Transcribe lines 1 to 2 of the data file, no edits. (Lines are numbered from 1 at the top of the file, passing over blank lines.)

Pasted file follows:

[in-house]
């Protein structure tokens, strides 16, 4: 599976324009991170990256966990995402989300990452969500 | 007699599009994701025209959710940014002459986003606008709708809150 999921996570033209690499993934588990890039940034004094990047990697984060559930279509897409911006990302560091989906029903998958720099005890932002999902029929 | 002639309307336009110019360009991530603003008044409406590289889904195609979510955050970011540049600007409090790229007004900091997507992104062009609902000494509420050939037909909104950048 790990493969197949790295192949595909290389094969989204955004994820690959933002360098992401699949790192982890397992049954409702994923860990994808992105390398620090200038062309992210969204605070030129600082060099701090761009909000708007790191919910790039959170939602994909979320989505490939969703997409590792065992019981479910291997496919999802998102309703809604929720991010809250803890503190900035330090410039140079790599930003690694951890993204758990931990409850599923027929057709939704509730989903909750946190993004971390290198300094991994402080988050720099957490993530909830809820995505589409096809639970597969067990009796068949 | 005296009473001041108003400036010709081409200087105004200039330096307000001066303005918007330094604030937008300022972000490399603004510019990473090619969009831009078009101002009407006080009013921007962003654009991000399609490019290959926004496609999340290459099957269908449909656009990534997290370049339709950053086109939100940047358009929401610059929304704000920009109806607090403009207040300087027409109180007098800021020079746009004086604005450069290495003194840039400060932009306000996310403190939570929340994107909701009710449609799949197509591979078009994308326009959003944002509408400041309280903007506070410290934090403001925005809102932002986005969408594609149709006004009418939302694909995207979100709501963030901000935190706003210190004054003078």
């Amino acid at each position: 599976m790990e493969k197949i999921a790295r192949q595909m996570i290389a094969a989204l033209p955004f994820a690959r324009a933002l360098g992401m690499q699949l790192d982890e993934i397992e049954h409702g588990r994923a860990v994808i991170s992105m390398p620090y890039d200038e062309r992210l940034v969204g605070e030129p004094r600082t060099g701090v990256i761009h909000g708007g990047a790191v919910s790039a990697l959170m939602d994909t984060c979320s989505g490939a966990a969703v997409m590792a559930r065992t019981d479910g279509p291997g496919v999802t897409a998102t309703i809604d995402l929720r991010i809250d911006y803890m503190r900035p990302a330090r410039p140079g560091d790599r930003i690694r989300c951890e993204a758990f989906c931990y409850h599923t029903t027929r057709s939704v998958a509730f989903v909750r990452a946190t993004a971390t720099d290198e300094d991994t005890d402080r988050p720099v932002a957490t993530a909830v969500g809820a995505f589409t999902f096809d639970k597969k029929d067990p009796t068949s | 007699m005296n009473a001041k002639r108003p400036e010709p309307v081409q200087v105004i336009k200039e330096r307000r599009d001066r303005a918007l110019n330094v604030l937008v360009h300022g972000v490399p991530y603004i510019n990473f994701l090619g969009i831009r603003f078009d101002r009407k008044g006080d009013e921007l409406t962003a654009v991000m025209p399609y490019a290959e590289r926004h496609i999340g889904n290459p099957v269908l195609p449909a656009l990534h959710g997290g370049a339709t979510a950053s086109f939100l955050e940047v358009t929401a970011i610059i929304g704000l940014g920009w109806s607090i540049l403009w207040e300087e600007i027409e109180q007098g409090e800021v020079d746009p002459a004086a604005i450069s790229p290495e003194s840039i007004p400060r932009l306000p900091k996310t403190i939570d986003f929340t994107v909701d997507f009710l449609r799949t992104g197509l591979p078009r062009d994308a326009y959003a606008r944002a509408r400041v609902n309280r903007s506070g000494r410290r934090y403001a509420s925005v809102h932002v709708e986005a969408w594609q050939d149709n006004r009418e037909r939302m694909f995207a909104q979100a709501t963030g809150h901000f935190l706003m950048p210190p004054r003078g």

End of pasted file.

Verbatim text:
[in-house]
């Protein structure tokens, strides 16, 4: 599976324009991170990256966990995402989300990452969500 | 007699599009994701025209959710940014002459986003606008709708809150 999921996570033209690499993934588990890039940034004094990047990697984060559930279509897409911006990302560091989906029903998958720099005890932002999902029929 | 002639309307336009110019360009991530603003008044409406590289889904195609979510955050970011540049600007409090790229007004900091997507992104062009609902000494509420050939037909909104950048 790990493969197949790295192949595909290389094969989204955004994820690959933002360098992401699949790192982890397992049954409702994923860990994808992105390398620090200038062309992210969204605070030129600082060099701090761009909000708007790191919910790039959170939602994909979320989505490939969703997409590792065992019981479910291997496919999802998102309703809604929720991010809250803890503190900035330090410039140079790599930003690694951890993204758990931990409850599923027929057709939704509730989903909750946190993004971390290198300094991994402080988050720099957490993530909830809820995505589409096809639970597969067990009796068949 | 005296009473001041108003400036010709081409200087105004200039330096307000001066303005918007330094604030937008300022972000490399603004510019990473090619969009831009078009101002009407006080009013921007962003654009991000399609490019290959926004496609999340290459099957269908449909656009990534997290370049339709950053086109939100940047358009929401610059929304704000920009109806607090403009207040300087027409109180007098800021020079746009004086604005450069290495003194840039400060932009306000996310403190939570929340994107909701009710449609799949197509591979078009994308326009959003944002509408400041309280903007506070410290934090403001925005809102932002986005969408594609149709006004009418939302694909995207979100709501963030901000935190706003210190004054003078």